If you’d rather not use existing connectors or would prefer a fully Google-provided and -supported solution, configure Google Cloud Directory Sync to extend identities to GCP.
Let’s look at both methods for syncing identities.
Google Cloud Directory Sync is a Google-provided connector tool that integrates with most enterprise LDAP management systems and synchronizes identities on a schedule.
By configuring a Cloud Identity account and using Google Cloud Directory Sync, you can configure which of your user accounts—including users, groups, user profiles, aliases and more—will synchronize on a schedule between your local identity management system and your GCP system. This gives you granular control over corporate users to whom you wish to grant or rescind direct GCP resource access. These users are typically the developers, data scientists, and operational staff who need direct access to GCP resources. Google Cloud Directory Sync maps sub-organizations on your LDAP directory server to GCP organizational units with the same name. It connects to the Cloud Identity domain through the internet using HTTPS on port 443 or through a proxy host in your network. This synchronization is one-way; the data in your LDAP directory server is never modified. You can configure Google Cloud Directory Sync to either disable or delete users in Cloud Identity, once the users are deleted from the source directory.
Check out this demo of on-premises identities being extended to Google Cloud using Google Cloud Directory Sync.
Many identity management vendors (such as Ping and Okta) provide a connector for G Suite and Cloud Identity Global Directory, which sync changes to users via the Admin SDK Directory API. If you are using Azure Active Directory to manage your users, you can use the AD Azure G Suite connector.
The identity providers control usernames, passwords and other information used to identify, authenticate and authorize users for web applications that Google hosts—in this context, it’s the GCP console. There are a number of existing open source and commercial identity provider solutions that can help you implement SSO with Google. (Read more about SAML-based federated SSO if you’re interested in using Google as the identity provider.)
Once you have selected one of the above methods, set up SSO for your users. You’ll want to configure SSO so your users authenticate from your single source of truth: your identity management system.
GCP supports SAML 2.0 SSO, where Google acts as the service provider and a third party, such as ADFS, Ping or Okta, acts as the identity provider. This provides seamless SSO against GCP console, web- and command-line-based SSH, and OAuth authorization prompts. GCP’s command-line interface tools, such as gcloud, gsutil, and bq, use SAML 2.0-based SSO for browser-based authentication as well. The diagram below illustrates the SAML transaction steps.
To configure SSO, log into the Cloud Identity admin console and complete the form to point Cloud Identity to your SSO provider.
In either sync scenario, authentication and central management of users occurs through your identity management system. Authorization is configured using Cloud Identity and Access Management (Cloud IAM). Follow best practice advice for using Cloud IAM to grant access to GCP resources.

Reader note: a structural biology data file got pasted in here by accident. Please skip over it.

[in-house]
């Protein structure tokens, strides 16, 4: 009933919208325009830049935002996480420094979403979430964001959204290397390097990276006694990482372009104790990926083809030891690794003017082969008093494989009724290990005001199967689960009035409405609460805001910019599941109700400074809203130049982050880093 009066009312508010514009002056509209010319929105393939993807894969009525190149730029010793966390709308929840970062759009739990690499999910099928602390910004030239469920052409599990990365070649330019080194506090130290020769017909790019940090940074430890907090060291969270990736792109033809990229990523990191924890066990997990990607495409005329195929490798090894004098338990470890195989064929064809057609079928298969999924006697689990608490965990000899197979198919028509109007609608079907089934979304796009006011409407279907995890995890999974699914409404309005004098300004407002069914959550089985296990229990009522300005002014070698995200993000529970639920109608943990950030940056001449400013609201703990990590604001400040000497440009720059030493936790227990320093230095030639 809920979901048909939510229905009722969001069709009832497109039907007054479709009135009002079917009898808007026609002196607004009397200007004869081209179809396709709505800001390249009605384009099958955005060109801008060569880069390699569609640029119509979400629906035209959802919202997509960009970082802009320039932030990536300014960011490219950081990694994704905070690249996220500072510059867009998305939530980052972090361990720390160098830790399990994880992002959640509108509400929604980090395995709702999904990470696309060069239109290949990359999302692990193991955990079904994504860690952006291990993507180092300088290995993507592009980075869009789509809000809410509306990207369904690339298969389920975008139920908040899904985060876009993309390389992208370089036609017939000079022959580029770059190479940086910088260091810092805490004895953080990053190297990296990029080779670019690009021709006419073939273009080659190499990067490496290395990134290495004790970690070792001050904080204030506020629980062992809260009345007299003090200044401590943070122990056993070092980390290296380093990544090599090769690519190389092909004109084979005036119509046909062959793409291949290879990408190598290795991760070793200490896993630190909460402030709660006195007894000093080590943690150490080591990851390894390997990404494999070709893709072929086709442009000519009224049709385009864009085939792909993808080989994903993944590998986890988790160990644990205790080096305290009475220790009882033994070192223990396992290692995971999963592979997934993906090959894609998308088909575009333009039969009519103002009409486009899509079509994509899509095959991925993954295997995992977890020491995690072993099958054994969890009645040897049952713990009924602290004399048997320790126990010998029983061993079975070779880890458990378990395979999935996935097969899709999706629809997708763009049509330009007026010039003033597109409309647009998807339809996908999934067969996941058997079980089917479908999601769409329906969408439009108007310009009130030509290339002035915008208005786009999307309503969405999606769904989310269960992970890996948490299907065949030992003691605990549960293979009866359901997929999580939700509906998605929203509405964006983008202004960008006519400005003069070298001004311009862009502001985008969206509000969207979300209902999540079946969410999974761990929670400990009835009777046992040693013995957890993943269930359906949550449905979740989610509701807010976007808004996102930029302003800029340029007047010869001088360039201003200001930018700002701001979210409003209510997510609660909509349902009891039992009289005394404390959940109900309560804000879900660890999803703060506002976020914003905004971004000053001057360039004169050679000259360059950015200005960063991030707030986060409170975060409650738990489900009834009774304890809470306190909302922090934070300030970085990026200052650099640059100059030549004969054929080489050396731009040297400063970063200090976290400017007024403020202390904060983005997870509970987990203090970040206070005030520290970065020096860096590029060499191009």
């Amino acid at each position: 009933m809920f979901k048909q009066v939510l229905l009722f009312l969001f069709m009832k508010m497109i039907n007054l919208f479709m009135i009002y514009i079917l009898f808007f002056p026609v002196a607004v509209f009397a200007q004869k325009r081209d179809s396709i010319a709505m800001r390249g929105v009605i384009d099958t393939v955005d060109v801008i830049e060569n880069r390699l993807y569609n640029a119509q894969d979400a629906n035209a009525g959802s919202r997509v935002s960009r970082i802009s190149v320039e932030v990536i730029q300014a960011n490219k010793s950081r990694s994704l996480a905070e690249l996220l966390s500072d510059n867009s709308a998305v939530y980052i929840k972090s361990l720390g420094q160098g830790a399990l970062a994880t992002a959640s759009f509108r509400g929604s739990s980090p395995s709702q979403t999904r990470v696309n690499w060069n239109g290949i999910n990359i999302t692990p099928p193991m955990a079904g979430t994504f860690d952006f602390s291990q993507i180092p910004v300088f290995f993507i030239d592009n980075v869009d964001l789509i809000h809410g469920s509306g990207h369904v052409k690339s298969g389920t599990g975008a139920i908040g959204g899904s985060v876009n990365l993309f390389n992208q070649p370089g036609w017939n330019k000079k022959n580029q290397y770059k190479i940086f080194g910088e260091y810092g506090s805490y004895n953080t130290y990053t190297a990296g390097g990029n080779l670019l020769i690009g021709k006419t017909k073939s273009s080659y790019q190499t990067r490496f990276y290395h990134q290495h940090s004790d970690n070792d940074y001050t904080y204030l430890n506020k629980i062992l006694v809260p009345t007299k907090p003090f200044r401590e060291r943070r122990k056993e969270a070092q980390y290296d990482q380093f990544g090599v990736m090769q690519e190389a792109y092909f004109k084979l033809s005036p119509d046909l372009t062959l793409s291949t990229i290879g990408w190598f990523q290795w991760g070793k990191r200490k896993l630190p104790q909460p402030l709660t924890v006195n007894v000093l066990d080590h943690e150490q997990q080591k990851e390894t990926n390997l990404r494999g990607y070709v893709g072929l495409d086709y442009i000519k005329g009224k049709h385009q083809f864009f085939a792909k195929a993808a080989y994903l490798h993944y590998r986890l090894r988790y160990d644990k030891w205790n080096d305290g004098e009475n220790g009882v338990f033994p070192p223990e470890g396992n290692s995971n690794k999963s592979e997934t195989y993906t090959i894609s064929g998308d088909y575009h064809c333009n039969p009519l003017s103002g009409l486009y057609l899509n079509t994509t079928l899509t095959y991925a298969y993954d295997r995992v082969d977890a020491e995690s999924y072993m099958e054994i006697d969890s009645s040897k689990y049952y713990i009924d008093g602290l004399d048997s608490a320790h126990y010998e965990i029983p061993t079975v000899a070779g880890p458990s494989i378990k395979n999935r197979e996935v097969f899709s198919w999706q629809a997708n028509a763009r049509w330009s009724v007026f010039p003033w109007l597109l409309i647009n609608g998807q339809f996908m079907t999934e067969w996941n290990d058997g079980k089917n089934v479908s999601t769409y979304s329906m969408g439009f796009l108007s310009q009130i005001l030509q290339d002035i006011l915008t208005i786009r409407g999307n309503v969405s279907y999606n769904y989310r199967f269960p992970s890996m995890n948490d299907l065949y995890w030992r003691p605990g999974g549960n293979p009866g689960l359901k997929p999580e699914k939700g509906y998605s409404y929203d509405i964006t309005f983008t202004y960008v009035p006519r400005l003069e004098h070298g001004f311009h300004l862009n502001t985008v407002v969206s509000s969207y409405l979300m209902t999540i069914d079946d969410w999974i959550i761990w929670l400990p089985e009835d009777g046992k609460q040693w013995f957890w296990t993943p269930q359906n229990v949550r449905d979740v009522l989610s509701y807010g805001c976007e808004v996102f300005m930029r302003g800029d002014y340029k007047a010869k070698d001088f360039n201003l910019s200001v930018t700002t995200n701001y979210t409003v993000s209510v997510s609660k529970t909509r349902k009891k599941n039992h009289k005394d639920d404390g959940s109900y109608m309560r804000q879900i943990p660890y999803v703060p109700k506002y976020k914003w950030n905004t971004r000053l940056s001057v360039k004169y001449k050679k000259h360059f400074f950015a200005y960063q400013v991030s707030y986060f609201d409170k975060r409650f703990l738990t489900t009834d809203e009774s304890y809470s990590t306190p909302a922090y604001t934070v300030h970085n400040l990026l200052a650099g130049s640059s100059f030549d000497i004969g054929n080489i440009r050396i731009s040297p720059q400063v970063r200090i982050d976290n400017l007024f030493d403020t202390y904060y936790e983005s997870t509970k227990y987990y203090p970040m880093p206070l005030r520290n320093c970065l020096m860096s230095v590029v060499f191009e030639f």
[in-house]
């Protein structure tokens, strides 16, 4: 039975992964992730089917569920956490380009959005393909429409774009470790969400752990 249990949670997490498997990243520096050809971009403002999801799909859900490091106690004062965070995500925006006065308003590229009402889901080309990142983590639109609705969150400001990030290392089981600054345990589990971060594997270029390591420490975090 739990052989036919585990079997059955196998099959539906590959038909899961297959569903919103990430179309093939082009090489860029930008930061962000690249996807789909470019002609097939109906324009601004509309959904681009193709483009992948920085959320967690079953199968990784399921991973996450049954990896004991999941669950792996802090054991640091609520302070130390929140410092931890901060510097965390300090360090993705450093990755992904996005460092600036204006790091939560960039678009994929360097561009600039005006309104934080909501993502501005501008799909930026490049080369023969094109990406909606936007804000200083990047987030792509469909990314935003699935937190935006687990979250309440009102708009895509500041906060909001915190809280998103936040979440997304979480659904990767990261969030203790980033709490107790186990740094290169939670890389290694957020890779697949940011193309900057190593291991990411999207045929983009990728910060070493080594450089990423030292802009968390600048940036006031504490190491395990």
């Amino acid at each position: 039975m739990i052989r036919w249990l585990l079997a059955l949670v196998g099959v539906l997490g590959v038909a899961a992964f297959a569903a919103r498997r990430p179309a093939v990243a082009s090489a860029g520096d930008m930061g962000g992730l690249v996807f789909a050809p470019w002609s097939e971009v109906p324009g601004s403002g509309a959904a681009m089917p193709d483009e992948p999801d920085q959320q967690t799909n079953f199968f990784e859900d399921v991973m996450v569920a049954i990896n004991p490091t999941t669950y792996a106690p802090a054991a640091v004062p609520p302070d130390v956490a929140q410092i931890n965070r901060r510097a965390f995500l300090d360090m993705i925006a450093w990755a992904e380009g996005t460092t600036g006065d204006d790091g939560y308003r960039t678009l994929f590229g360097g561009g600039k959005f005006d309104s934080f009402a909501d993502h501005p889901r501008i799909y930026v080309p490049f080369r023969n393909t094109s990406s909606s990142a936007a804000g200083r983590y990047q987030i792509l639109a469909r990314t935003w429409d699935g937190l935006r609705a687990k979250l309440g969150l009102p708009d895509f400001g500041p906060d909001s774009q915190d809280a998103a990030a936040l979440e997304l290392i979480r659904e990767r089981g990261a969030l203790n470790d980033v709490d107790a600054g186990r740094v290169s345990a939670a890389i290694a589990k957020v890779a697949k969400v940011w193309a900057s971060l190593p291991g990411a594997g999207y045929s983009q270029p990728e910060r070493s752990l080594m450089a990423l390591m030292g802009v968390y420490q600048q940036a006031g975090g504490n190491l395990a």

Do a proof of concept (PoC) trial: synchronize a small number of users or a small group from an on-premises organization unit.
When your PoC has met all its success criteria, use the PoC set up to model your production configuration, then set up your production configuration.
Don’t map your entire organization to Cloud Identity, but plan what needs to be synchronized. You’ll likely provide direct access to GCP resources to only a subset of your users.
Map out the functional roles for your users and create groups to map to these roles. Grant roles to a Google group instead of to individual users when possible. It is easier to add and remove members from a Google group than updating a Cloud IAM policy to add or remove a user.
After initial setup, schedule and configure ongoing sync from your on-premises or existing identity system, so users and groups in GCP remain updated.
We’ve heard about some common pitfalls during the process we’ve outlined. Here’s what to look for and how to resolve any issues.
During the signup flow, you get an error message when you enter your domain. For example: “This domain is already in use” or “This domain has been registered.” See our Signup Troubleshooter to help guide in troubleshooting this issue.
SSO setup process issues. Using your domain rather than a sub-domain (e.g., acme.com vs. cloud.acme.com) simplifies the SSO setup process.
You run into conflict accounts. Prior to setting up your Cloud Identity account, you may have some users who used their organizational email address to sign up as a Google Account before you set up your company’s Cloud Identity account. These existing unmanaged users need to become managed accounts. Try the unmanaged user invite tool to resolve this issue ahead of time.
Once you’ve set up your GCP organization, read the Designing GCP policy docs to help you plan and implement the configuration of your environment.
You might also consider signing up for a premium cloud identity account. Learn more about the differences in Cloud Identity accounts. Enjoy smooth sailing ahead with your well-integrated identity management systems.